CONTACT: Sara Black of PainePR, +1-213-996-3812, firstname.lastname@example.org, for
Web site: http://www.ancestry.com/
You must have missed the part of the bio that says what he knows about genealogy and genealogists, and same for the other whiz-bangs hired from other companies. Also, how is ebay doing these days?
Education and general marketing experience tends to get treated as a commodity these days which can be applied to any product with the thought that if you "listen" and survey the customers you can quickly learn. Which could be true except that Ancestry is not good at listening and one has to ask the right questions, which might actually take industry/product specific knowledge *in advance*.
One of my refrains here in your blog this year and in the Ancestry blog, is the fact that by Mr. Sullivan's figures, Ancestry spends 4 to 1 on marketing over data acquisition. Which they justify by saying such data is now a commodity where one cannot gain a competitive advantage. But that is only true for broader datasets like census records. Being the first to acquire other more narrow datasets still carries a competitive advantage because the competitor is now better off just acquiring something else.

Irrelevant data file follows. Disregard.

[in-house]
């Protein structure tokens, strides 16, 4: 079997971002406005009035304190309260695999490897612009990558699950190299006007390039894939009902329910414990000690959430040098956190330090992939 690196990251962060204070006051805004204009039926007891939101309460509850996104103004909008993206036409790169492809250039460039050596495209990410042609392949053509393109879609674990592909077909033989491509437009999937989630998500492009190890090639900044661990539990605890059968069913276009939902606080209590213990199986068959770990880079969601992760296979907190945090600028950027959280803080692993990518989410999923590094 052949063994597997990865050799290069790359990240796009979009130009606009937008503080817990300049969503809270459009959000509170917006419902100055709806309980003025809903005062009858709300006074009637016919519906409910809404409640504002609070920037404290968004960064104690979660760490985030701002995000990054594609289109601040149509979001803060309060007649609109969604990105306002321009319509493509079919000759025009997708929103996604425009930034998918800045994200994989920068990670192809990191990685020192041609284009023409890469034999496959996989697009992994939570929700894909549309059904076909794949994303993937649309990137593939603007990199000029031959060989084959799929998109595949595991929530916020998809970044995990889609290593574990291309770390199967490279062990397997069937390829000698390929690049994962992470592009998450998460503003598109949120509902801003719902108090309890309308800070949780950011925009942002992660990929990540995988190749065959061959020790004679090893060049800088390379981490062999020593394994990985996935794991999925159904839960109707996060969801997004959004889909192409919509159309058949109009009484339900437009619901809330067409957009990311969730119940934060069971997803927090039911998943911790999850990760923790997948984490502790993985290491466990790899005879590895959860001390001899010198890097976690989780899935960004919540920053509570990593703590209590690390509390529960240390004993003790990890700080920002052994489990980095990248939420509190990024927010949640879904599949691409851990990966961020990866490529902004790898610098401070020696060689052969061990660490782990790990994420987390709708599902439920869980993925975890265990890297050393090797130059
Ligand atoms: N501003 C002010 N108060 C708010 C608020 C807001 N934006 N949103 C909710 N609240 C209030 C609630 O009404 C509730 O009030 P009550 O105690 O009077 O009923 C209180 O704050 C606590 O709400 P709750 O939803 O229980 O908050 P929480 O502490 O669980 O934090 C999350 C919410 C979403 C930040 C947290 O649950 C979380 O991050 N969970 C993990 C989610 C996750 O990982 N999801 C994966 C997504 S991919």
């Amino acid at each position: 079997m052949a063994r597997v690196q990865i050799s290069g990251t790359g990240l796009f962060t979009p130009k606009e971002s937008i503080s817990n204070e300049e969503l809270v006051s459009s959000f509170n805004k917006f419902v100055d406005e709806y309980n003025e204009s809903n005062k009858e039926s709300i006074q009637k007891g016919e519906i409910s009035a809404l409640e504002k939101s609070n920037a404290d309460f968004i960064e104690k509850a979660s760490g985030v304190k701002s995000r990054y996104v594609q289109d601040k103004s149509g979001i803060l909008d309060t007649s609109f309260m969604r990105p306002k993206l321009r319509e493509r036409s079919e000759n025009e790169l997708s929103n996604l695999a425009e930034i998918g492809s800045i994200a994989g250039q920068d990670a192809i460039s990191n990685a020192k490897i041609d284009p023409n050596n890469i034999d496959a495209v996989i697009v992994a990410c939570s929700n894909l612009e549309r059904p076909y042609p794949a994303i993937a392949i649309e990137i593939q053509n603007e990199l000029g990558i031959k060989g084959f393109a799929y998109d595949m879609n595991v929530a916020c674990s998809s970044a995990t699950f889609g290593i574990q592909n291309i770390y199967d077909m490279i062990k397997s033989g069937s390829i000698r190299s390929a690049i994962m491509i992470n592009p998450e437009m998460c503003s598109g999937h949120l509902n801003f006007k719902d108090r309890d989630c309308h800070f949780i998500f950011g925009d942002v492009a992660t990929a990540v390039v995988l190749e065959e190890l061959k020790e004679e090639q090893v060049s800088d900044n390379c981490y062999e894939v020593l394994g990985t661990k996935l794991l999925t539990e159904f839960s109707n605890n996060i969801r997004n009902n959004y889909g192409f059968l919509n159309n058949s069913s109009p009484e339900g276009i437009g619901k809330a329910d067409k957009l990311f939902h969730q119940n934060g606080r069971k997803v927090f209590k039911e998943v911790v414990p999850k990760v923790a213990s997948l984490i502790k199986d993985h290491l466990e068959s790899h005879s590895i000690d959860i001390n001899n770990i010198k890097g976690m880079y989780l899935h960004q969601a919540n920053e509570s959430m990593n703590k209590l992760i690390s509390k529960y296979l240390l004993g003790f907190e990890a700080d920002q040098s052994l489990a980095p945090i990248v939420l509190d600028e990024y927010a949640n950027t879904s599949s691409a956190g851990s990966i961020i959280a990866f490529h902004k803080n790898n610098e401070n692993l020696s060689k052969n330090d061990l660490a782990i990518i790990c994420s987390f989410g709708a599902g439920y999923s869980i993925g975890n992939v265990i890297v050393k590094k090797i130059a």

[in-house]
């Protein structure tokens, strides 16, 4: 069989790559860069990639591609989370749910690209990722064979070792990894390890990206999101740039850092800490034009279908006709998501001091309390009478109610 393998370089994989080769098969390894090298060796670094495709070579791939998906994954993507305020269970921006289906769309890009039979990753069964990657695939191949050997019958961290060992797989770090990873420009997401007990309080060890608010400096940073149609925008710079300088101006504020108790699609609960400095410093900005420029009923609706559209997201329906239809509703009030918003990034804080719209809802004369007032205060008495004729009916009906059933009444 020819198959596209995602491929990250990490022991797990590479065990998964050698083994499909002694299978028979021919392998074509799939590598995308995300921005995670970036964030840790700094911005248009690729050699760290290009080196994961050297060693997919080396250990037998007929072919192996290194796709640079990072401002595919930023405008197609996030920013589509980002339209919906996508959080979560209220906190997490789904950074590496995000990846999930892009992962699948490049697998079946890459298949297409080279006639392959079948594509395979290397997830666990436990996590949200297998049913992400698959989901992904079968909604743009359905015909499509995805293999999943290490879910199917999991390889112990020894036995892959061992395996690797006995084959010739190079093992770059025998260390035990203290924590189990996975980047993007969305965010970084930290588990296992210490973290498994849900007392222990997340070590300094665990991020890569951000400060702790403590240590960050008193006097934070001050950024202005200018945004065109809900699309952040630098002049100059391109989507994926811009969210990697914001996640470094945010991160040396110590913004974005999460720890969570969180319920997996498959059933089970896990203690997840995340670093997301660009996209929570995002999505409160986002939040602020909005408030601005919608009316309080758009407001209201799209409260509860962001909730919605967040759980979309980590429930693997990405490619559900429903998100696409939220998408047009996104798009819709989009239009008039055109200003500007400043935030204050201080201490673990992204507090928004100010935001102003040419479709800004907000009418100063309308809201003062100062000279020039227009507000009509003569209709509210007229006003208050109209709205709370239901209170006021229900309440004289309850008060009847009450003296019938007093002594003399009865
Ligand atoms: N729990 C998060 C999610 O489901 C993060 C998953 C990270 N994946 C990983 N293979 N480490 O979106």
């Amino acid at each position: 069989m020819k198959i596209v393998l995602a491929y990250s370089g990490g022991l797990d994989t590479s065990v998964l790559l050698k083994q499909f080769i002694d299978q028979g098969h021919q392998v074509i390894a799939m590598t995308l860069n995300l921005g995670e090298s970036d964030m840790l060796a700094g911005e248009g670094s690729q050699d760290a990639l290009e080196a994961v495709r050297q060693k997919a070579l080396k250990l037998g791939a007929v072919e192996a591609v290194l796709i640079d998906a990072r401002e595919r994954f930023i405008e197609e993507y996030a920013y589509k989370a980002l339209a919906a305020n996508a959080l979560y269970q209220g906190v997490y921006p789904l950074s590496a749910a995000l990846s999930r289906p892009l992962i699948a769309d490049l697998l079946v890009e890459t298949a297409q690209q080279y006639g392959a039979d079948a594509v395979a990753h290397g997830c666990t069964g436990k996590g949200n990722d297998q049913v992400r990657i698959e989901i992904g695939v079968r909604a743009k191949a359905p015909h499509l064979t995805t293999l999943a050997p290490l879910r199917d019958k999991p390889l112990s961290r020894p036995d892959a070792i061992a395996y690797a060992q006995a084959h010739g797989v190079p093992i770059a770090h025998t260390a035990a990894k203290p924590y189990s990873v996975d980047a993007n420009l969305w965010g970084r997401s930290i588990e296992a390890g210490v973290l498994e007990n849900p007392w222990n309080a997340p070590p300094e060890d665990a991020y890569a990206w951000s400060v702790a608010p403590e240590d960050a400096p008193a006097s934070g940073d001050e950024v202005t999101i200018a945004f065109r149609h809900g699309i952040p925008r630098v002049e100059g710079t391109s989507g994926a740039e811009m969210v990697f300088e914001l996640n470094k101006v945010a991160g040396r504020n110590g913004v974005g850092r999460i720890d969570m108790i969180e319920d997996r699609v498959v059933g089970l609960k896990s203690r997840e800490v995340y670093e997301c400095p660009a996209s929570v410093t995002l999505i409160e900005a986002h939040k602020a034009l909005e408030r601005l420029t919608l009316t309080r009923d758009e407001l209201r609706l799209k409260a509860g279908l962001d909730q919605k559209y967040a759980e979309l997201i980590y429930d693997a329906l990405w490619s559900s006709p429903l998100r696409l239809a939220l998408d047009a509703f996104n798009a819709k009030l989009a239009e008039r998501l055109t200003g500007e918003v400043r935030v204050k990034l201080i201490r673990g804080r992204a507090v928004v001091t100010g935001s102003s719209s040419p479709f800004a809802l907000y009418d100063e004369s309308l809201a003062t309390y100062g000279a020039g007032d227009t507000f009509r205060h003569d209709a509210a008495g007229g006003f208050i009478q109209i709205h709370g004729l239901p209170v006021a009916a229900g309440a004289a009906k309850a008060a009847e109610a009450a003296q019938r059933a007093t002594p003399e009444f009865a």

Now of course I speak as a more advanced customer, what I call type #1s. It is clear most of Ancestry's marketing staff doesn't understand our needs and doesn't want to. They would rather sell the newbies on sluggish web maintained trees.
BTW, I wonder what Ancestry's customer retention rate is, i.e. how many renew their subscriptions?
I've never been able to find anything on Ancestry that I couldn't find for free somewhere else online. Very disappointing. I didn't renew. I'm beginning to think that Footnote is worth the money.ReplyDelete
In response to the post by "Anonymous" on 18 Sept 2008 at 2:02 pm:ReplyDelete
>I've never been able to find anything on Ancestry
>that I couldn't find for free somewhere else online.
I find that hard to believe because although there are some records on ancestry.com that can be found for free elsewhere (eg: SSDI, some censuses and a few others), most of what I find on ancestry.com I cannot find for free anywhere and I have searched high and low.
> I'm beginning to think that Footnote is worth the money.
Money? But you pointed out in your first sentence that free is priority. I find Footnote are way too expensive ($69.95 annual) for the too little information they provide on their site at this time. Maybe in the future when they bring in more databases they might be worth it. At this point I would rather pay the $155.40 US annual membership fee at ancestry.com and get tons and tons of information than pay $69.95 US at Footnote and get very little, if anything. But then either one is cheaper than paying for flights and hotels to get to the actual locations to find the information.